Secular humanists are often accused of not espousing
a positive philosophy, of simply denying
the existence of the supernatural while resigning
themselves to a meaningless and joyless life.
Indeed, I was once a guest on a radio talk show
together with Skeptic publisher Michael Shermer,
when the host incredulously observed that we seemed
to be pretty happy people for being skeptics.
I dont know where this stereotype comes
from, other than the deeply entrenched prejudices
of people who think that there is meaning in life
only if somebody up there shows a keen interest
in the details of their sexual practices. But
I know how to once and for all debunk the myth:
let us briefly examine the obviously humanistic
philosophy embodied in the work of one of the
most happy-going groups of people Ive ever
come across, the British comedians collectively
known as Monty Python (Graham Chapman,
John Cleese, Terry Gilliam, Eric Idle, Terry Jones,
and Michael Palin). My analysis will be confined
for the moment to the Monty Python (henceforth,
MP) songs, leaving a detailed study of their movies
and TV productions to a more appropriately academic
Every philsophical analysis needs to start with
good questions, and MP does just that in the appropriately
titled The Meaning of Life (from the homonymous
Why are we here? Whats life all
Is God really real, or is there some doubt?
And as any good philosopher would do, MP does
not provide us with simplistic, canned, answers,
but rather with alternatives to seriously ponder:
Is life just a game where we make up the
Or are we just spiraling coils,
of self-replicating DNA?
Which shows an understanding of both the problem
of relativism in morality and of Richard Dawkins
concept of the selfish gene.
Monty Python does appreciate alternative, even
religious, viewpoints, as we can evince from several
passages of Every Sperm is Sacred (from the movie
The Meaning of Life):
Im a Roman Catholic,
and have been since before I was born
And the one thing they say about Catholics,
is theyll take you as soon as youre
You dont have to have a great brain ...
Youre a Catholic the moment Dad came.
Which implies a view of sex that one can find
developed at length in several Encyclicals by
various Popes, or can be clearly summarized in
MPs system as:
Every sperm is sacred
every sperm is great
If a sperm is wasted
God gets quite irate.
However, one could argue, make fun of God all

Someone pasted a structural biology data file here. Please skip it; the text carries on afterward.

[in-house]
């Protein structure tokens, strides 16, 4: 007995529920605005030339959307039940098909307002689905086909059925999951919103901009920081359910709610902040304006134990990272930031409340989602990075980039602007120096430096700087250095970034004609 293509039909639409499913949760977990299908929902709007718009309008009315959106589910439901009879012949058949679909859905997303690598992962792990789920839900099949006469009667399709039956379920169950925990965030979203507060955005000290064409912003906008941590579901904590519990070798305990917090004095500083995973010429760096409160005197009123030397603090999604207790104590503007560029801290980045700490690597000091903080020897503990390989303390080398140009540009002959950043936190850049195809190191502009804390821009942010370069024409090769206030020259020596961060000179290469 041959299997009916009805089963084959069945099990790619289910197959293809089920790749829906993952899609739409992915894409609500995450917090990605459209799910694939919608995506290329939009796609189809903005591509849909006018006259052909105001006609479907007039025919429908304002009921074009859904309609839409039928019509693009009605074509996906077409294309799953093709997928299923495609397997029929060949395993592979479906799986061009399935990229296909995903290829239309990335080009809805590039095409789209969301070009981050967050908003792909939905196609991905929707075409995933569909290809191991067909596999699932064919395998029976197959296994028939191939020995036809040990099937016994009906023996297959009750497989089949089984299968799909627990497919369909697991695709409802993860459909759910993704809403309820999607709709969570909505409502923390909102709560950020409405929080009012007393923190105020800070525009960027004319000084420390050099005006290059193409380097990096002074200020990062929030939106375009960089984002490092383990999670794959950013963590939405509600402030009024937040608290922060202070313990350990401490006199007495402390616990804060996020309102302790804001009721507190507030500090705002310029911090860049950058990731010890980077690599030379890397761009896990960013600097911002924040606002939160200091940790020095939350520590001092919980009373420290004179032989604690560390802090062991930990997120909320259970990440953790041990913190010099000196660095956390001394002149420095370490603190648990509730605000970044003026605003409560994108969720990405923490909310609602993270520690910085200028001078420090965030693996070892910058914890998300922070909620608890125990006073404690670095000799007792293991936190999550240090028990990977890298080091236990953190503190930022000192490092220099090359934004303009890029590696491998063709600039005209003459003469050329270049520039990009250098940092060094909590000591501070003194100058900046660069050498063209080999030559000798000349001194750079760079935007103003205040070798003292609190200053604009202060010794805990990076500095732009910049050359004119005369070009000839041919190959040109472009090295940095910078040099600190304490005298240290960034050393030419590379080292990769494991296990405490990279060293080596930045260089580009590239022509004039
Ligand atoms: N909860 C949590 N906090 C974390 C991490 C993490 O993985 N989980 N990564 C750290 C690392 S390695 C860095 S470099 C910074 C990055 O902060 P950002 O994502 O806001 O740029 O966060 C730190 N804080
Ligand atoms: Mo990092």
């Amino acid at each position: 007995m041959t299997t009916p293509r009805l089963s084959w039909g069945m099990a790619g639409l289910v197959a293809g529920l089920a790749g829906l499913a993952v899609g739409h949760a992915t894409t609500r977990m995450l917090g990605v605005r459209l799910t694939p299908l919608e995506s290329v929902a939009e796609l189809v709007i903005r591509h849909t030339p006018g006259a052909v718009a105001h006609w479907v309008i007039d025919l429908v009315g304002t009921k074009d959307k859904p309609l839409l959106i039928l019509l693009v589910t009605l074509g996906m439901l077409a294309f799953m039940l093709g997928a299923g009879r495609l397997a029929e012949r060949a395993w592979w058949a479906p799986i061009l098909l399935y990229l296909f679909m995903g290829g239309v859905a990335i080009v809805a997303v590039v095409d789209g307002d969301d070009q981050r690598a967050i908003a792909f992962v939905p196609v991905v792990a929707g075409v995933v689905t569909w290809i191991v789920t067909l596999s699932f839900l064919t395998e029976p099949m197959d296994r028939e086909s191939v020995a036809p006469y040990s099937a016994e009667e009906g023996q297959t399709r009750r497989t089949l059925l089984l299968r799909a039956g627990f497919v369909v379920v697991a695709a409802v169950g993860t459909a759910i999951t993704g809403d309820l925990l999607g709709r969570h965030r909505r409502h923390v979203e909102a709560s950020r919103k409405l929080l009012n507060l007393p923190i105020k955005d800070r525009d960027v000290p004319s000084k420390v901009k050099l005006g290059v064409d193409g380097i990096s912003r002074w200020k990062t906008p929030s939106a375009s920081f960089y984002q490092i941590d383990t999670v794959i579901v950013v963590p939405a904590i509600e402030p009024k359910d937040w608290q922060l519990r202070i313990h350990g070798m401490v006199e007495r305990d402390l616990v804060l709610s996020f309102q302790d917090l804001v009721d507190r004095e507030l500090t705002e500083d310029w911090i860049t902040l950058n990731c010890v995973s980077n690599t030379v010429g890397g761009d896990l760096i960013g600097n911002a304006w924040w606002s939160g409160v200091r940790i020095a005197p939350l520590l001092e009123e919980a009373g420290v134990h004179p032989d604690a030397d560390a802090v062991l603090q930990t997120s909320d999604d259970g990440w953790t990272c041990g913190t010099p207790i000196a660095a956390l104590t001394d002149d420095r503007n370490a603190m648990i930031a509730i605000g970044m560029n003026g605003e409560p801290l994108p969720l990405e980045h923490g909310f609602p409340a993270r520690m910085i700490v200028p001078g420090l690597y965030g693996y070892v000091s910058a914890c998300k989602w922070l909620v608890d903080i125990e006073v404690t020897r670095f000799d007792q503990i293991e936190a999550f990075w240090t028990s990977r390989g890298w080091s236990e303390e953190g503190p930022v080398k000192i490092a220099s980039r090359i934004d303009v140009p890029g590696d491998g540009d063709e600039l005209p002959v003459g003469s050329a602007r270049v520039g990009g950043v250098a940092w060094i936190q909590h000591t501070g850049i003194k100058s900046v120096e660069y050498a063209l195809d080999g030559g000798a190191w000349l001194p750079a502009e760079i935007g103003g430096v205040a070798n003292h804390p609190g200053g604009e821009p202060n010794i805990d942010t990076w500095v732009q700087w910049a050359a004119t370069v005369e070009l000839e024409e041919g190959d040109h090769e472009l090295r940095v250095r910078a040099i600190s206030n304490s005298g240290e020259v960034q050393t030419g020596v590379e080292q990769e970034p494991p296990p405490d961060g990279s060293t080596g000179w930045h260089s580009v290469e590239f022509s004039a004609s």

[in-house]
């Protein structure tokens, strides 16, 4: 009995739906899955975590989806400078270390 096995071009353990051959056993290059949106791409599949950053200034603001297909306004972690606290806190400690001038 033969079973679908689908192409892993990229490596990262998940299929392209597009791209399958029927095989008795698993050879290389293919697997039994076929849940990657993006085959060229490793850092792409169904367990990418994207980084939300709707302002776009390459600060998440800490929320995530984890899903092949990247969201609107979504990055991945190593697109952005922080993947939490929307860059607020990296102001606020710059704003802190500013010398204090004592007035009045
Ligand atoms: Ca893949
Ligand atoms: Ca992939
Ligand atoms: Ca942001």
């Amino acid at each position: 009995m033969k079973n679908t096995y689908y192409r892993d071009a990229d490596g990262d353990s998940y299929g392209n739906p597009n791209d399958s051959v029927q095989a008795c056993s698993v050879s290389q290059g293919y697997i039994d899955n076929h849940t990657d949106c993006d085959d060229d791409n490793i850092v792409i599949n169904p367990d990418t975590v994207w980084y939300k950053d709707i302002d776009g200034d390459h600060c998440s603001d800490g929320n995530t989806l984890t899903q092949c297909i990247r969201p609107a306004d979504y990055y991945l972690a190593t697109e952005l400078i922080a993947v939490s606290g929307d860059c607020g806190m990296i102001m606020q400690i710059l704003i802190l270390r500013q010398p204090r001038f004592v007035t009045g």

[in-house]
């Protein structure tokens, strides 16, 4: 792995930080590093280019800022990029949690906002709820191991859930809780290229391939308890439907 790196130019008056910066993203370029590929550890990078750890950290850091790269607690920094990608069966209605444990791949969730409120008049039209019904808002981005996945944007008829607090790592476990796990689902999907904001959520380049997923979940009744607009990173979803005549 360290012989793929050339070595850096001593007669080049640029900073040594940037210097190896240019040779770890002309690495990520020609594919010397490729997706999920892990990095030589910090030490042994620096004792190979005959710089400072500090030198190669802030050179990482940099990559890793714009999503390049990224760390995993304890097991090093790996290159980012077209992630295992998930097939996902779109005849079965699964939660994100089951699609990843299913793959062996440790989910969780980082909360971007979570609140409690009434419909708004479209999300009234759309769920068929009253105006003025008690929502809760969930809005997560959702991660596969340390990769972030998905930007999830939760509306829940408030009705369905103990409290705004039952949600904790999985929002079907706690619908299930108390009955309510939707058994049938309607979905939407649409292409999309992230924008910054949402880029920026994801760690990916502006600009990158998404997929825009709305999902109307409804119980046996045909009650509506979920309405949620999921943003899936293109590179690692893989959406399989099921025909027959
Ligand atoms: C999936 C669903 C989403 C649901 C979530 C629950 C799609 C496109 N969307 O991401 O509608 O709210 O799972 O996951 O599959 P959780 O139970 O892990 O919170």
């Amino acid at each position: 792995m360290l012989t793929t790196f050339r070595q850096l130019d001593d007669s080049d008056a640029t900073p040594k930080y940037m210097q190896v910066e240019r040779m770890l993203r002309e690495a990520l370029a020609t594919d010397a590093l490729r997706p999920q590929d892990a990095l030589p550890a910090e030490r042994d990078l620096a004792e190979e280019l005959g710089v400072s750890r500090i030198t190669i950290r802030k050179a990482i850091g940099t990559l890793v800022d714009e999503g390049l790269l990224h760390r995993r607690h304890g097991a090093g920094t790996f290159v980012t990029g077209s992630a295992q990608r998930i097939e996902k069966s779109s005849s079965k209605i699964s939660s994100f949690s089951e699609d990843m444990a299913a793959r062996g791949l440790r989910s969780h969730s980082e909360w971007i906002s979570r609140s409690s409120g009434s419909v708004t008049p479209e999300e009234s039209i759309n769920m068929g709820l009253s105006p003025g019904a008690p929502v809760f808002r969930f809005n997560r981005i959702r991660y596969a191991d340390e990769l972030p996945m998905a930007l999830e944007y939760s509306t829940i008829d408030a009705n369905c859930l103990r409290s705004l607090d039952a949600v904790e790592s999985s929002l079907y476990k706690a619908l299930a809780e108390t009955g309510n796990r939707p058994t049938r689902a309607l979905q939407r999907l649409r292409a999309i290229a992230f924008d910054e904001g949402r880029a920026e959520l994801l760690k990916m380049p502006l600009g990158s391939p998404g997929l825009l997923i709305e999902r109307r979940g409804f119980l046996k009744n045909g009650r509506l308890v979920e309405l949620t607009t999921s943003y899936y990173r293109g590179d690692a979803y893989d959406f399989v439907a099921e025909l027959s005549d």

you like, but in the end isnt it rather
obvious that He is responsible for the beauty
of creation, arguably one of the most important
things that give meaning to our life? This is,
of course, the well known argument from design,
presented at length, for example, by William Paley
in his 1831 book, Natural theology: or, Evidences
of the existence and attributes of the Deity,
collected from the appearances of nature. Naturally,
David Hume had already debunked the argument in
his 1779 volume, Dialogues concerning natural
religion. Hume, pointed out that one needs to
consider not just the good stuff that God allegedly
made, but also the rest. Which MP summarizes very
eloquently (and in a lot fewer words than Hume)
in All Things Dull & Ugly:
All things sick and cancerous,
all evil great and small,
alla things foul and dangerous,
the Lord God made them all.
Never was the argument from evil against the
existence of God more aptly presented. But MP
does not limit itself to what Francis Bacon called
the pars destruens of their philosophy. They go
on with a pars construens by elaborating an alternative
viewpoint based on what one could think of as
the cosmic perspective. Consider, for example,
the Galaxy Song (from The Meaning of Life):
Whenever life gets you down, Mrs. Brown
Just remember that youre standing on a planet
and revolving at 900 miles an hour ...
In an outer spiral arm, at 40,000 miles an hour
of the galaxy we call the Milky Way.
But why -- you may ask -- would astronomy matter
to our sense of everyday life? Obviously, because
it helps to:
... remember when youre feeling
very small and insecure
how amazingly unlikely is your birth.
Which doesnt mean the cosmic perspective
avoids scathing social criticism:
And pray that theres intelligent
life somewhere up in space
Because theres bugger all down
here on Earth.
Despite such apparently negative view of humanity,
the optimistic character of Monty Pythons
brand of secular humanism emerges most clearly
in Always Look on the Bright Side of Life (from
the movie Life of Brian). Consider,
for example, the following exortation:
If life seems jolly rotten
theres something youve forgotten
and thats to laugh and smile
and dance and sing.
So much for humanists being a joyless bunch!
And the song doesnt lack deep philosophical
forais, as in:
For life is quite absurd
and deaths the final word ...
Enjoy it -- its your last chance anyhow.
Not to mention this quintessential, and rather
mathematically accurate, summary of human life:
I mean -- what have you got to lose?
You know, you come from nothing
youre going back to nothing.
What have you lost? Nothing!
Something to ponder, the next time that road
rage is about to overcome you because yet another
jerk on an SUV cut you off without using a turning
to Article Index | Home